I spent part of the other night with a client and his wife at the local ER. His primary care doctor had sent him there after hours. My client’s wife and caregiver had thought she could handle it herself but on the follow up call, she was in distress. My client was having a difficult time understanding what was happening to him. She was at her wits end, feeling alone and becoming unhinged. I told her, I was on my way.
I arrived at the ER and had no trouble being sent to the room. I immediately assessed the situation. I took a few minutes to speak with the my client’s wife and then headed to the nurses station. I introduced myself as a patient advocate and nurse practitioner and requested an update. As usual, it takes a few seconds and blank looks for the nurse or doctor to engage in conversation.
I think it surprises most of the staff that I ask very pointed questions in regards to potential diagnosis, actions taken and whether there will be an admission or discharge. I make it clear that I am not there to make decisions but to get all the information.
It makes a difference for my clients. The staff can explain medical details to me and I know how to ask the questions. I can help a family evaluate options and move things along. I can also work with the ER staff to include discharge services like visiting nurse, physical therapy, new medication or medical devise management. I also make sure the staff maintains the best possible safety measures like washing hands.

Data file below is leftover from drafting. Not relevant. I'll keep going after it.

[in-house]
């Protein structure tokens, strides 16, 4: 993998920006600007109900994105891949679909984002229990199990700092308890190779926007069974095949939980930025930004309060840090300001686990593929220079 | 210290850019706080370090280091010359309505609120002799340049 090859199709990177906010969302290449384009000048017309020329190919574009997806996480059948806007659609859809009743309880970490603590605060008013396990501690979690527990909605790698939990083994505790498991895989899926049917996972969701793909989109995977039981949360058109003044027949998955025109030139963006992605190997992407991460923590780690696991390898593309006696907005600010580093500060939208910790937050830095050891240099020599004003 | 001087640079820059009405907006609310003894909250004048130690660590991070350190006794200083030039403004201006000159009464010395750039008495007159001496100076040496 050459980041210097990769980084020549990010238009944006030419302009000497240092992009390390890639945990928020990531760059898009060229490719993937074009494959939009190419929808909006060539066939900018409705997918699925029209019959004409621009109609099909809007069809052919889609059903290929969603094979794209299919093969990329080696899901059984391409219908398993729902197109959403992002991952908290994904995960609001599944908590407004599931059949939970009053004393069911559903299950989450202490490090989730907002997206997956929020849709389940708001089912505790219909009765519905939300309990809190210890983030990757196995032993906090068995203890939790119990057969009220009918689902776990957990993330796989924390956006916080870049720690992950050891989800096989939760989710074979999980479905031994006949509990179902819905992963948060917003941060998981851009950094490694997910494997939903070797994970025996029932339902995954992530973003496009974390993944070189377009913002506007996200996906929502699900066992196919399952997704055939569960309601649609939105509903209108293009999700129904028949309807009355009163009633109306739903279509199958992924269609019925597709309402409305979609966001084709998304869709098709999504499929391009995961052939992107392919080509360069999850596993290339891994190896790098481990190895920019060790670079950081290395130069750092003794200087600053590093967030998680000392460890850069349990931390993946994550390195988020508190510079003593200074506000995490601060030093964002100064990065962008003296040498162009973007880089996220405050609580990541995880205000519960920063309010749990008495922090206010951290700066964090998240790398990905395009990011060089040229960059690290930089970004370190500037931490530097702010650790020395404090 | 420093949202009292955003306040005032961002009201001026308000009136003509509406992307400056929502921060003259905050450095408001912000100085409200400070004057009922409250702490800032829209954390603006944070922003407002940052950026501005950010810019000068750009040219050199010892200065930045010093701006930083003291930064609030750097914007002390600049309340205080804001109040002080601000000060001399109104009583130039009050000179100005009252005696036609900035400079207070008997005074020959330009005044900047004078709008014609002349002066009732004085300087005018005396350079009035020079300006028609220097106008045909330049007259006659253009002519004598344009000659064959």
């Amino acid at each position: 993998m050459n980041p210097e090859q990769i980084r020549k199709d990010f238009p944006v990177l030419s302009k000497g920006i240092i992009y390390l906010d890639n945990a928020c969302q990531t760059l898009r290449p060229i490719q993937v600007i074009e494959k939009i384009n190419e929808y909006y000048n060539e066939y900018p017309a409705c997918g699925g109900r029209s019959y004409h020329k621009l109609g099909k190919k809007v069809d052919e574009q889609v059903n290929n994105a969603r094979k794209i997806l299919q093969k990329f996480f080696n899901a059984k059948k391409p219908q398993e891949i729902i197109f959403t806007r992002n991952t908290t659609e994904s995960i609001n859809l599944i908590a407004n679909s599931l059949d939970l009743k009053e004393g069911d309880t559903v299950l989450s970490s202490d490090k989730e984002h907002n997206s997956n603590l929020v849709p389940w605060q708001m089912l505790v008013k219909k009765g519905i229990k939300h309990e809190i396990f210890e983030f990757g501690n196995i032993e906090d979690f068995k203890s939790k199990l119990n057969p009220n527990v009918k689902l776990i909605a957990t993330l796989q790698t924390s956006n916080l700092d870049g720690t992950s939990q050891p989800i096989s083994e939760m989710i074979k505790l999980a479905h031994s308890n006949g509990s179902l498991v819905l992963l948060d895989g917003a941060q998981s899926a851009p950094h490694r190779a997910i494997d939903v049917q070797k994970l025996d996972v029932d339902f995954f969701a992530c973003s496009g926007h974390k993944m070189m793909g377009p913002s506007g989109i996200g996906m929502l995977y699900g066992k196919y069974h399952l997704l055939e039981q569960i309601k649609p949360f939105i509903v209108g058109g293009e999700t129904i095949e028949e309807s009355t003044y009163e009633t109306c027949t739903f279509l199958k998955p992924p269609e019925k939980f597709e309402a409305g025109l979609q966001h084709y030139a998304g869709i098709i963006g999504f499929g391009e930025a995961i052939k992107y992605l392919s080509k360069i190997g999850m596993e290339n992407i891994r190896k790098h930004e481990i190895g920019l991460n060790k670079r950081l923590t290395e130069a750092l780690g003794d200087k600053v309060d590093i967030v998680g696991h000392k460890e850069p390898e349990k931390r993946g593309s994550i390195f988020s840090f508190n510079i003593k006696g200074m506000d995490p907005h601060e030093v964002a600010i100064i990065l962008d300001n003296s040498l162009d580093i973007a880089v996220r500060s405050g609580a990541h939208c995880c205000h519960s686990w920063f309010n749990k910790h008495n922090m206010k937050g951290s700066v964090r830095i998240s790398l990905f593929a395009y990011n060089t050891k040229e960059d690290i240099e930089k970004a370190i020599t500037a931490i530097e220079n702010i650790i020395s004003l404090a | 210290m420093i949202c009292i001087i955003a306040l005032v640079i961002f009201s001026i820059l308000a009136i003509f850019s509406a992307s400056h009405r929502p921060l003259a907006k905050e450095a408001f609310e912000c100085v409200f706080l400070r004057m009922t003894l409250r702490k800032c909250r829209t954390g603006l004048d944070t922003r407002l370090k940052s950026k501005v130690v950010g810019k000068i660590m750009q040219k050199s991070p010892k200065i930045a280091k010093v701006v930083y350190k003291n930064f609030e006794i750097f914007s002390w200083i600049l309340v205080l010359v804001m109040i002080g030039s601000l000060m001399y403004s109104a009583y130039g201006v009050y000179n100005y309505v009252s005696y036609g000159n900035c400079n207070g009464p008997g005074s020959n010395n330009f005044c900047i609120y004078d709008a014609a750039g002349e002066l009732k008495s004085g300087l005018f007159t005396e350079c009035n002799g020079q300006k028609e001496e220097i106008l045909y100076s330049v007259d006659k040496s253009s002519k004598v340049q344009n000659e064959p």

The problem with most ERs is communication. Doctors and nurses move from room to room without much information. Often it is because there isn’t any new information like lab results. But it is scary, isolating and cold. The lights are bright and it is noisey. It can be disorienting for the patient and the family.
Here are some tips to making an ER visit smoother and being the best advocate for your loved one. I advise having this information in a notebook, or electronic devise like the iPad. 1. List of medications, dosage and prescribing physicians. 2. List of current diagnosis. 3. Brief past medical history. 4. Insurance cards. 5. Health Care Proxy, Power of Attorney and Advanced Directives. 6. Pen and paper to write down what doctors and nurses say. 7. Snacks, light blanket and something to read. It can be many hours in the ER.
I think everyone should have an advocate when in the ER. Colleagues of mine in Connecticut ,started a service called Health Champions @ The ER Advocacy Services. http://www.healthchampion.net/eldercare-support.services.asp Boston area requests are referred to Healthcare Whisperer, Inc.